In this episode of the “Ben Franklin’s World” podcast, Danielle Allen, Foundation Professor at the Institute of Advanced Study and author of Our Declaration: A Reading of the Declaration of Independence in Defense of Equality (Liveright, 2014), leads us on an exploration of the Declaration of Independence. You can listen to the podcast here: www.benfranklinsworld.com/018
As the newest addition to the America in the Twentieth Century series, America in the Thirties (Syracuse Univ. Press, 2015) explores the complexity of America in what is considered its darkest era of the century.
The decade stood in stark contrast to the carefree, happy-go-lucky days of the Roaring Twenties when prosperity appeared endless. The Stock Market Crash in October 1929 and the economic collapse it unleashed threatened the very foundations of America’s economic, political, and social institutions. The ecological disaster produced by the Dust Bowl ravaging the Great Plains only added to the suffering and misery. Continue reading
Drawing on archival research as well as interviews with many of the principal players, Thomas Pellechia’s Over a Barrel: The Rise and Fall of New York’s Taylor Wine Company (SUNY Press, 2015) traces the economic dynamism of the Finger Lakes wine region, the passion and ingenuity of the Taylor family, and the shortsighted corporate takeover scenario that took down a once-proud American family company.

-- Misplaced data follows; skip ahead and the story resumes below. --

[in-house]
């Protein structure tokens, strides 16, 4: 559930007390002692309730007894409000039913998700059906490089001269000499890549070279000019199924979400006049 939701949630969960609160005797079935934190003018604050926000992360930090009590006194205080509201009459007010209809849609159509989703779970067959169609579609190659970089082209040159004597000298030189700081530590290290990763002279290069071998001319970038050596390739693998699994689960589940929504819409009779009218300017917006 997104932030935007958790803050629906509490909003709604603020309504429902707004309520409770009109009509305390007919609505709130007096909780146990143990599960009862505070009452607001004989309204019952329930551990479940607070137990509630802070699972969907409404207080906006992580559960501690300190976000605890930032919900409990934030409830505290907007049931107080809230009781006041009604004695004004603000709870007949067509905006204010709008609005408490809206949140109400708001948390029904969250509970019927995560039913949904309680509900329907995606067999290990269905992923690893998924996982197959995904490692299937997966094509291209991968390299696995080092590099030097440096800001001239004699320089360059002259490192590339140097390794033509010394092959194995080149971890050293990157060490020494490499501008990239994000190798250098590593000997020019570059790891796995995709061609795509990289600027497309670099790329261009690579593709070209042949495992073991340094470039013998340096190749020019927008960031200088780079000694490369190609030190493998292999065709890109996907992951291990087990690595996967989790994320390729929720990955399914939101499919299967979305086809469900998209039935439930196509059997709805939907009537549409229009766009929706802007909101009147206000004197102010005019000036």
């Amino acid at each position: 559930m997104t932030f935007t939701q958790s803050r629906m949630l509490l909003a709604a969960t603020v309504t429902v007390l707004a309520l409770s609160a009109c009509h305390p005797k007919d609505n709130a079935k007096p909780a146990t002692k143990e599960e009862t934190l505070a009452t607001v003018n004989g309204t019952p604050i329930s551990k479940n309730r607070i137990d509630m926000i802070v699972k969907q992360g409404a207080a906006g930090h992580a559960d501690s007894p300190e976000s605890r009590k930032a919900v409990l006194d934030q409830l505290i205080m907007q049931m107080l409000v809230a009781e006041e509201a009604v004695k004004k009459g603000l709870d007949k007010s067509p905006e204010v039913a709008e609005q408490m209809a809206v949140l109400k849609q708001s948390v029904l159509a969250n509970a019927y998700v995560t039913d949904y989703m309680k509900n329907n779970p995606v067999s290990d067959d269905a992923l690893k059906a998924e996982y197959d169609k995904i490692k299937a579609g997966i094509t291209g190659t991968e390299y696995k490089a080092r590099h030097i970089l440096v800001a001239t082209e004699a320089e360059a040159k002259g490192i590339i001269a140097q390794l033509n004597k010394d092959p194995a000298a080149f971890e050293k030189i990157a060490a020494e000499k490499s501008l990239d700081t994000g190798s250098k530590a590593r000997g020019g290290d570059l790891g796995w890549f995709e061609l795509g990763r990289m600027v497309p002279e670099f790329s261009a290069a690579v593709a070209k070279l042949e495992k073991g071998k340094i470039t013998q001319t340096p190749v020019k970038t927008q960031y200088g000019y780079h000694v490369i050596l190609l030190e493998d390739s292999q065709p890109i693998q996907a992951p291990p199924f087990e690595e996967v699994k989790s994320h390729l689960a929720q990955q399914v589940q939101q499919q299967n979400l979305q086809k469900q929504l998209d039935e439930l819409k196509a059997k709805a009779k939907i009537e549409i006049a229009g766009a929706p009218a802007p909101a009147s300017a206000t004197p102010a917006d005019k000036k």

In addition to providing important lessons for business innovators, Over a Barrel is a cautionary tale for a wine region that is repeating its formative history. Continue reading
In this episode of the “Ben Franklin’s World” podcast, François Furstenberg, Associate Professor of History at Johns Hopkins University and author of When the United States Spoke French: Five Refugees Who Shaped a Nation (Penguin, 2014), joins us to explore how and why the United States spoke French during the 1790s. You can listen to the podcast here: www.benfranklinsworld.com/017